The answer should be no, because it’s always no, or at least it has been since the comers and goers caused me to remove the other choice from the realm of possibility. The answer is always no because my couch is uncomfortable and he’s too much of a gentleman to assume I’d imply a more comfortable solution. The answer is no because we’re never in this apartment when the suggestion is made — we’re always in the opposite apartment, with the comfortable couch, where the default answer is the other choice.
But the protocols of partnership demand an answer. And I use my mistake as an excuse to make another. “I’m sure every blonde bimbo you’ve ever laid your hands on has said yes.”
The corner of his lip pulls upward and he scoffs as he runs his fingers through my hair once again and looks back into my reflected eyes. “Yeah, every one of them.”
And I selfishly hate them, every one of his comers and goers, because they’ve had what is mine, what should be mine, what has always been mine. I’m jealous of the untold number of partners who have shared his byline. Because “Lois Lane and Clark Kent” is the default, and it always has been — an idealized form held in stasis, waiting to be brought into reality.
I grab the neutral brown hair dye, twist away from his loose embrace, and shove the box into his chest. “You need a stronger challenge.”
He catches the box, then leaves the bathroom, and his playful voice floats behind him. “Lois Lane, determined to prove that brunettes have less fun.”
And I smile wickedly at his retreating form. Because I know how to have fun.
He returns with a chair and drapes a rag over the fabric seat. He bows dramatically, flaring his hand through the air. “Sil vous plait, mademoiselle.”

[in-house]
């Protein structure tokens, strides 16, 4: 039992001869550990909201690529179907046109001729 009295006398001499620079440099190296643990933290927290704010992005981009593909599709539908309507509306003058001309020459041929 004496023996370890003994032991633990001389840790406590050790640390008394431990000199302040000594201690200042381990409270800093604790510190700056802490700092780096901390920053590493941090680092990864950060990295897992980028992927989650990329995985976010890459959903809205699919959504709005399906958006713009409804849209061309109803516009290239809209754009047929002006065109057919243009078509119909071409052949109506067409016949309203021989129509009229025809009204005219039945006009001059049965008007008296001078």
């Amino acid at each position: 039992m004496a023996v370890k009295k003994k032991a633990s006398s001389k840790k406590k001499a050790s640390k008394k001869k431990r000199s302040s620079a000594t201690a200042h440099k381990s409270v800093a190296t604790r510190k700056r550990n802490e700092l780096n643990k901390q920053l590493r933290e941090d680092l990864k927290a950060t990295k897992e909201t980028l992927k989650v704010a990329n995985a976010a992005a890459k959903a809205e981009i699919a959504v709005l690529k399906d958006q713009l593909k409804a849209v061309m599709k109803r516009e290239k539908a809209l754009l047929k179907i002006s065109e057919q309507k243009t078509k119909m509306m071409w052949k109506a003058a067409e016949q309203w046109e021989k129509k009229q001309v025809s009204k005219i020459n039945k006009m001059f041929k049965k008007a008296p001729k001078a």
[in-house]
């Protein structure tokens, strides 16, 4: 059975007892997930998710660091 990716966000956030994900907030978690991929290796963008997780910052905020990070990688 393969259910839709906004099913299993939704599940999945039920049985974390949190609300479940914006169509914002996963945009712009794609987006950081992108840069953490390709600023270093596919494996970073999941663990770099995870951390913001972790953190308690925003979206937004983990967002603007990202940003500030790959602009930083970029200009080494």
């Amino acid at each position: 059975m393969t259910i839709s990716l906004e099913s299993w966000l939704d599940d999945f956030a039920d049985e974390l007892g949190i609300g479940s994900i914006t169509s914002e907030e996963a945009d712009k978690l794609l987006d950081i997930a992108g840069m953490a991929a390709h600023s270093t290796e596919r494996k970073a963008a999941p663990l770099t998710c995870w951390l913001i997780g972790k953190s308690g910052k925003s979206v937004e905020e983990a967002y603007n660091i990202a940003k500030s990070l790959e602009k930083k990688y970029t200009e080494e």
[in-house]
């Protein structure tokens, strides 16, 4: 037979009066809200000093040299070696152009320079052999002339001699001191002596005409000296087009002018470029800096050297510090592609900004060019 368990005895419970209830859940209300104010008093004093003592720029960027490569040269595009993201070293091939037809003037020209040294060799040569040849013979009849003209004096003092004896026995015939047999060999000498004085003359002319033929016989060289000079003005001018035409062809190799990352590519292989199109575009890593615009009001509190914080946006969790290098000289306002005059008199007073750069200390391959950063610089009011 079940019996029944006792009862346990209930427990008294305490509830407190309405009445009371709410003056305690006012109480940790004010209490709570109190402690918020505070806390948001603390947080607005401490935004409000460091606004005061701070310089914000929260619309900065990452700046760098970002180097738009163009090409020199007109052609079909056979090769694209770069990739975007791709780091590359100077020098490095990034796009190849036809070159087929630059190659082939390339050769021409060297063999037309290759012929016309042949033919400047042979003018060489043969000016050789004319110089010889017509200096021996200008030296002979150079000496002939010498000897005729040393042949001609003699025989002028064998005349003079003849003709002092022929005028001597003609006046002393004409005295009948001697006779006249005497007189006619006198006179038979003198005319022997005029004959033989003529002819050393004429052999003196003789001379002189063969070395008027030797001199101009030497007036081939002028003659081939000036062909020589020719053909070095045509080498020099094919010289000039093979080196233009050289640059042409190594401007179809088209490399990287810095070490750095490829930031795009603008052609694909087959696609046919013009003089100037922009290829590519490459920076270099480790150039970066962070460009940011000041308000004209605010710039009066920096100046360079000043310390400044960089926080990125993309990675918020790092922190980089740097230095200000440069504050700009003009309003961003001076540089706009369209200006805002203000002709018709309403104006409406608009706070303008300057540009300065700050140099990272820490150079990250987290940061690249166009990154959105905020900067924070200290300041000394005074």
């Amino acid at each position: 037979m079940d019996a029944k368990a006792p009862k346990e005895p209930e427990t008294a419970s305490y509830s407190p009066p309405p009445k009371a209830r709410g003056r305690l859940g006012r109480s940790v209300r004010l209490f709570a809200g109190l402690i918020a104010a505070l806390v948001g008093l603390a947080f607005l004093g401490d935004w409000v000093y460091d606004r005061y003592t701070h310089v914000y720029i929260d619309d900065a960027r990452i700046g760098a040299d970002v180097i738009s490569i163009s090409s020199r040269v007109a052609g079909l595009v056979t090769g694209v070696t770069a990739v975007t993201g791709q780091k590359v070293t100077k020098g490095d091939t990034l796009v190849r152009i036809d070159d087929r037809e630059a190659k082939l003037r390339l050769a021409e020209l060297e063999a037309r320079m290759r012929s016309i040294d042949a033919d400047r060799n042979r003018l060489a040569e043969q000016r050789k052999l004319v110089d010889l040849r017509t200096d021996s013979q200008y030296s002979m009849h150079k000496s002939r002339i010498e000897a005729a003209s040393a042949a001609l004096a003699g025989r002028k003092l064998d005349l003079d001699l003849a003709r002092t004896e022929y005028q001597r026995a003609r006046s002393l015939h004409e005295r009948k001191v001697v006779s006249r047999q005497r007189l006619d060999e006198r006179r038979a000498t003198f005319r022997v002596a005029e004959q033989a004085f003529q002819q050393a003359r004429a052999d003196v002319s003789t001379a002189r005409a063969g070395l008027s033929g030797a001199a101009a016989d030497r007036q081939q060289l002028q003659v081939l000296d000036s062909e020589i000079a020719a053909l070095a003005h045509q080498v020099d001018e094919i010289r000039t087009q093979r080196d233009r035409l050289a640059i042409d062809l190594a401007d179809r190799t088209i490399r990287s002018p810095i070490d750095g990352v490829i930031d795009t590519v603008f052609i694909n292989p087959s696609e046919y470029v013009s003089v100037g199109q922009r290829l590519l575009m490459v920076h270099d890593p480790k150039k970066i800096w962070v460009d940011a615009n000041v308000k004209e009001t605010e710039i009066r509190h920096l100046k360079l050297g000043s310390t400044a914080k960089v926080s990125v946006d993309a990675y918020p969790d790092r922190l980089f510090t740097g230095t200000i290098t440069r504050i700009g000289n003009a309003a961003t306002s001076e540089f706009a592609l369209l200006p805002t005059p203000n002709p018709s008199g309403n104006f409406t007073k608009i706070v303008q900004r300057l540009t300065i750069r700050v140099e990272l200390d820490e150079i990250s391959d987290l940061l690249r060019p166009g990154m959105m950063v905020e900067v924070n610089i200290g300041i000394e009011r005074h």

I roll my eyes at his French, dismissing his mastery of languages as if it were unimpressive. He doesn’t need me to stroke his ego. I sit and watch him read the directions on the box. He mixes the dye, carefully following every instruction, silently determined to make this work. And I believe that it will, because Clark can make anything happen.
He turns his head and smiles as he finishes his preparation. “You ready?” he asks with amusement, as if this weren’t a life or death situation.
I grin and stand up. “Yeah, I am. But you’re not.” I skim my fingers over the collar of his formal dress shirt. “This is going to be a mess. You should take off your shirt.”
He tugs at the collar as if the garment is too tight. “It’ll be fine,” he lies.
I move my fingers to the delicate button at his throat. “Look at the mess I made the first time.” I nod my head towards my dirty sink basin and heaping trash can. “Trust me, you won’t do any better.” And I unbutton the collar, because I know how to have fun.
I watch his throat swallow air. “Okay.” The word is said casually, as if Clark needs to pretend that standing half-naked in front of me is a casual thing. As if he’s done it hundreds of times before. But we both know it’s only happened once. His fingers unbutton the second fastening and exposes an inch of golden tan skin. My fingers respond by slipping the next button out of place and my mind follows the memory of one wet drop of water sliding over that smooth skin in the Apollo Hotel. Then his fingers find the last button, releasing his sculpted chest from the crisp white cotton.
I know he’s looking down at me as he rolls his shoulders and slips the material off his arms, catching the shirt before it falls to the floor. But I’m looking at his manly chest, at his perfectly defined abs, at his solidly built arms, and I think he should put his shirt back on because I don’t know how to have fun, because it’s been too long since I’ve had fun. Because I’m doomed to have platinum blonde hair for the foreseeable future if I act on the primal response my body is urging me towards.
So instead, I take the shirt from him and leave to find a hanger for it, needing the space and time it takes to care for the garment in order to regain a measure of control.
I turn towards the bathroom and see Clark hunched over the counter, pulling on the protective gloves. The rippling muscles in his back are stunning: the fluorescent light seems to dance over every contour and I imagine how much more glorious he would appear to be if he were outside on a summer day, letting the yellow rays of the sun soak into his skin.